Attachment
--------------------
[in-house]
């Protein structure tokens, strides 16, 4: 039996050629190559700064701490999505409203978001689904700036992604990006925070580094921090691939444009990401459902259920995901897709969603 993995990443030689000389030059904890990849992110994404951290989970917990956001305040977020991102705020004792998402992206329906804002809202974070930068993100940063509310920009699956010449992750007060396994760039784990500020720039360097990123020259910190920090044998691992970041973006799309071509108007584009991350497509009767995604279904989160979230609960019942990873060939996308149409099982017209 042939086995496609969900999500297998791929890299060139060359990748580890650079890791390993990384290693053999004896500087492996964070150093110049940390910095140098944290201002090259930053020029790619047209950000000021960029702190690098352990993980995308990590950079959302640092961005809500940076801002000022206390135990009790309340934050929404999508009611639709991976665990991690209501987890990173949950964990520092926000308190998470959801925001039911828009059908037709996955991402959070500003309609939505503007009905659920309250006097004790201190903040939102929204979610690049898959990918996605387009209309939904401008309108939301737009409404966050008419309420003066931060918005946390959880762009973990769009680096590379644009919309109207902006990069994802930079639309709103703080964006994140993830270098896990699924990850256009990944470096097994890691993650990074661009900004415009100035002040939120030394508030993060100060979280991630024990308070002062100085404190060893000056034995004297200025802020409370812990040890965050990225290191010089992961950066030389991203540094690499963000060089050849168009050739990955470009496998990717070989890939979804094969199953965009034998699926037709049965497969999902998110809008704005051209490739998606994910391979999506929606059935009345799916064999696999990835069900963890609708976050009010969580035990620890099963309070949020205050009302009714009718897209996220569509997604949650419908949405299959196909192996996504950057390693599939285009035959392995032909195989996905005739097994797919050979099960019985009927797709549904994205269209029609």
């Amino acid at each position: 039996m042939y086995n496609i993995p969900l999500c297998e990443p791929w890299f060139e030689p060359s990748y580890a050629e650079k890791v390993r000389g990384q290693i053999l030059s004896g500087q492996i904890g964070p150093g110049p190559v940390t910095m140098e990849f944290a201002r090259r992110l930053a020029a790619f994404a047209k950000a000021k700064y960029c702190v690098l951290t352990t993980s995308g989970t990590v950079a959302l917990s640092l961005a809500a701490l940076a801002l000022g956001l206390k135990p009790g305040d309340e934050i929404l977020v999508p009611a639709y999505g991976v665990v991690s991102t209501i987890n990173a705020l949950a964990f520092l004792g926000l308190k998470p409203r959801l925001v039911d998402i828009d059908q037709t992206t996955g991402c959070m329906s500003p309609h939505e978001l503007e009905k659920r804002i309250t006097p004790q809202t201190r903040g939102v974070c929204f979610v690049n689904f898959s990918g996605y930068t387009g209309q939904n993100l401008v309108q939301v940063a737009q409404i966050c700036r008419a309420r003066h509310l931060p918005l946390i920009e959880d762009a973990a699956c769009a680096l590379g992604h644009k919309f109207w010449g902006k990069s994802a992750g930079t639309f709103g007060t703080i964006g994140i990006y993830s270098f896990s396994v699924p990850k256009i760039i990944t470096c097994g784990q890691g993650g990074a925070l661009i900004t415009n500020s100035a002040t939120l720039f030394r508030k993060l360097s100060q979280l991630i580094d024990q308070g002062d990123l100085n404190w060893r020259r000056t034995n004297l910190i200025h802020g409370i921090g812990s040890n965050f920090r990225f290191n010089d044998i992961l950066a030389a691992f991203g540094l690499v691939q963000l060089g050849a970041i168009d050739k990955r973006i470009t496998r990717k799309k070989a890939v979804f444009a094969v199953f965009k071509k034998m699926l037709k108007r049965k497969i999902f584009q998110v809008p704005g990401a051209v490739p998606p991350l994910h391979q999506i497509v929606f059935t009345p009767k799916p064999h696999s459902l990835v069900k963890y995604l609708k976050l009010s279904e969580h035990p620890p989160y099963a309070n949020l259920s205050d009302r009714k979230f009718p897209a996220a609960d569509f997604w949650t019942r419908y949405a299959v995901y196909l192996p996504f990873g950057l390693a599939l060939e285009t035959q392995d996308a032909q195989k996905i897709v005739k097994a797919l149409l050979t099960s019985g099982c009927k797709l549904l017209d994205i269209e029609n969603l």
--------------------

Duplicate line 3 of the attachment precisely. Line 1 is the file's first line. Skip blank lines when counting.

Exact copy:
């Amino acid at each position: 039996m042939y086995n496609i993995p969900l999500c297998e990443p791929w890299f060139e030689p060359s990748y580890a050629e650079k890791v390993r000389g990384q290693i053999l030059s004896g500087q492996i904890g964070p150093g110049p190559v940390t910095m140098e990849f944290a201002r090259r992110l930053a020029a790619f994404a047209k950000a000021k700064y960029c702190v690098l951290t352990t993980s995308g989970t990590v950079a959302l917990s640092l961005a809500a701490l940076a801002l000022g956001l206390k135990p009790g305040d309340e934050i929404l977020v999508p009611a639709y999505g991976v665990v991690s991102t209501i987890n990173a705020l949950a964990f520092l004792g926000l308190k998470p409203r959801l925001v039911d998402i828009d059908q037709t992206t996955g991402c959070m329906s500003p309609h939505e978001l503007e009905k659920r804002i309250t006097p004790q809202t201190r903040g939102v974070c929204f979610v690049n689904f898959s990918g996605y930068t387009g209309q939904n993100l401008v309108q939301v940063a737009q409404i966050c700036r008419a309420r003066h509310l931060p918005l946390i920009e959880d762009a973990a699956c769009a680096l590379g992604h644009k919309f109207w010449g902006k990069s994802a992750g930079t639309f709103g007060t703080i964006g994140i990006y993830s270098f896990s396994v699924p990850k256009i760039i990944t470096c097994g784990q890691g993650g990074a925070l661009i900004t415009n500020s100035a002040t939120l720039f030394r508030k993060l360097s100060q979280l991630i580094d024990q308070g002062d990123l100085n404190w060893r020259r000056t034995n004297l910190i200025h802020g409370i921090g812990s040890n965050f920090r990225f290191n010089d044998i992961l950066a030389a691992f991203g540094l690499v691939q963000l060089g050849a970041i168009d050739k990955r973006i470009t496998r990717k799309k070989a890939v979804f444009a094969v199953f965009k071509k034998m699926l037709k108007r049965k497969i999902f584009q998110v809008p704005g990401a051209v490739p998606p991350l994910h391979q999506i497509v929606f059935t009345p009767k799916p064999h696999s459902l990835v069900k963890y995604l609708k976050l009010s279904e969580h035990p620890p989160y099963a309070n949020l259920s205050d009302r009714k979230f009718p897209a996220a609960d569509f997604w949650t019942r419908y949405a299959v995901y196909l192996p996504f990873g950057l390693a599939l060939e285009t035959q392995d996308a032909q195989k996905i897709v005739k097994a797919l149409l050979t099960s019985g099982c009927k797709l549904l017209d994205i269209e029609n969603l």